|dc.description.abstract||Heavy mineral deposits along the east coast of South Africa represent the world's largest
demonstrated resource of beach placer ilmenite. This mineral occurs as homogeneous,
subrounded grains, with chemical compositions close to pure FeTi03• Concentrates
contain between 48 and 52 per cent Ti02, with minor impurities of MnO, MgO, and
Most coastal ilmenites are unaltered or display only incipient alteration, but the entire
spectrum of alteration products from ilmenite to rutile or anatase, is observed.
Transmission electron microscopy of weathered ilmenites reveals that ilmenite commonly
alters to pseudorutile and then to rutile or anatase, as described by Teufer and Temple
(1966) and Grey and Reid (1975). Ilmenite may also alter directly to rutile (or anatase)
in a single-stage process. In addition, ilmenite altered by high temperature oxidation and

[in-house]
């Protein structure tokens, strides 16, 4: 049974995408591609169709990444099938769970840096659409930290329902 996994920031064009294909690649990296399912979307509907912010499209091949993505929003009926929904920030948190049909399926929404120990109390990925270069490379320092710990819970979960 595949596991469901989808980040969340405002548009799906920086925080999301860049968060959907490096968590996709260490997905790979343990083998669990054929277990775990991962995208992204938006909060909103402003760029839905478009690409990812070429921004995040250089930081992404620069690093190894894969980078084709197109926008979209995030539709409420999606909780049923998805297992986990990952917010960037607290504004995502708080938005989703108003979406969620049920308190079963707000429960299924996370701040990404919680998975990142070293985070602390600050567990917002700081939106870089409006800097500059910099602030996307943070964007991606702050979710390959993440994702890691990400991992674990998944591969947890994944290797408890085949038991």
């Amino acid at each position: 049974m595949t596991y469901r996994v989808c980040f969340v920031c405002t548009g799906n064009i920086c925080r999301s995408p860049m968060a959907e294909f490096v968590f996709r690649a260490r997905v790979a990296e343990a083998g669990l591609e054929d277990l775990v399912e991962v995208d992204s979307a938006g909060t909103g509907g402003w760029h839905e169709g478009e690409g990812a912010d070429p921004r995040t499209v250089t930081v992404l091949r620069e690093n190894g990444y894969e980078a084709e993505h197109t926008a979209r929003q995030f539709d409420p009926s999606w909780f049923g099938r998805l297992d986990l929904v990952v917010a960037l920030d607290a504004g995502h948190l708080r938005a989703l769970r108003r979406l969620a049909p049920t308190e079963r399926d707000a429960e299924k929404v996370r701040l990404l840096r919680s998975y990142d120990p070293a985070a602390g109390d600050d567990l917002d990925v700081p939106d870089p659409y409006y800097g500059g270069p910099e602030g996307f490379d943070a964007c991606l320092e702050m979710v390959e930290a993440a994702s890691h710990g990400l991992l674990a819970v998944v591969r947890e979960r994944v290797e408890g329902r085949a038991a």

hydrothermal processes is found in the deposits. There is good mineralogical evidence that
the alteration of ilmenites found in the coastal sediments is best described by a multi stage
model, in which some ilmenite grains were altered prior to final deposition.
Other common iron-titanium oxides in the deposits include magnetite, rutile and hematite,
which may occur as discrete grains or as composite grains of two or more oxides.
Ilmenite and magnetite in the coastal sediments are derived from rocks of both the Karoo
Igneous Province and the Natal Basement, while rutile is derived solely from the latter.
Ilmenites from certain rock groups may be distinguished on the basis of their chemical
composition. However, magnetite chemistry is a better indicator of provenance, and
magnetites from the above two sources can be clearly distinguished. The petrography of
the iron-titanium oxides may be used as a provenance indicator, but may be misleading,
as the proportions of the oxide intergrowths change with transport and weathering.
Variations in the proportions and chemical compositions of iron-titanium oxides and other
heavy minerals within the coastal sediments are caused by provenance, selective sorting
during deposition, age of the deposit, weathering, and the recent geological history of the
area. A model is proposed in this study which describes the formation of the heavy
mineral deposits in relationship to the above influences.||en